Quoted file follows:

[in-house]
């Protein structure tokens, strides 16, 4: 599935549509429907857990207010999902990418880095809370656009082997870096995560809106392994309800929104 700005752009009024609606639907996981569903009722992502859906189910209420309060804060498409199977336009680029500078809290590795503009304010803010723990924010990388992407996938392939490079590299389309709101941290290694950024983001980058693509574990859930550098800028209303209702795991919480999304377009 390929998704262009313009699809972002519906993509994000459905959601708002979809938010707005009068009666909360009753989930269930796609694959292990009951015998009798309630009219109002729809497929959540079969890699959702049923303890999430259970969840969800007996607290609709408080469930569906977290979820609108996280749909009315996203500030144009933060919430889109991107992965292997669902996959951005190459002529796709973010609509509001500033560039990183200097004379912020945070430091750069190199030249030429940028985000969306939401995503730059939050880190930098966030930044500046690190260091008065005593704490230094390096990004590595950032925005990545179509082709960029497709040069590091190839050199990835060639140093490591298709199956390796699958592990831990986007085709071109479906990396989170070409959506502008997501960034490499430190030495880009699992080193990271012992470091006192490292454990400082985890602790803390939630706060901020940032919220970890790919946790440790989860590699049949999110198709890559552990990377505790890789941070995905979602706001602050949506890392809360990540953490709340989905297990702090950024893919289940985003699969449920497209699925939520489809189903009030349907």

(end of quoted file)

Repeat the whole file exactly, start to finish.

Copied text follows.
[in-house]
């Protein structure tokens, strides 16, 4: 599935549509429907857990207010999902990418880095809370656009082997870096995560809106392994309800929104 700005752009009024609606639907996981569903009722992502859906189910209420309060804060498409199977336009680029500078809290590795503009304010803010723990924010990388992407996938392939490079590299389309709101941290290694950024983001980058693509574990859930550098800028209303209702795991919480999304377009 390929998704262009313009699809972002519906993509994000459905959601708002979809938010707005009068009666909360009753989930269930796609694959292990009951015998009798309630009219109002729809497929959540079969890699959702049923303890999430259970969840969800007996607290609709408080469930569906977290979820609108996280749909009315996203500030144009933060919430889109991107992965292997669902996959951005190459002529796709973010609509509001500033560039990183200097004379912020945070430091750069190199030249030429940028985000969306939401995503730059939050880190930098966030930044500046690190260091008065005593704490230094390096990004590595950032925005990545179509082709960029497709040069590091190839050199990835060639140093490591298709199956390796699958592990831990986007085709071109479906990396989170070409959506502008997501960034490499430190030495880009699992080193990271012992470091006192490292454990400082985890602790803390939630706060901020940032919220970890790919946790440790989860590699049949999110198709890559552990990377505790890789941070995905979602706001602050949506890392809360990540953490709340989905297990702090950024893919289940985003699969449920497209699925939520489809189903009030349907």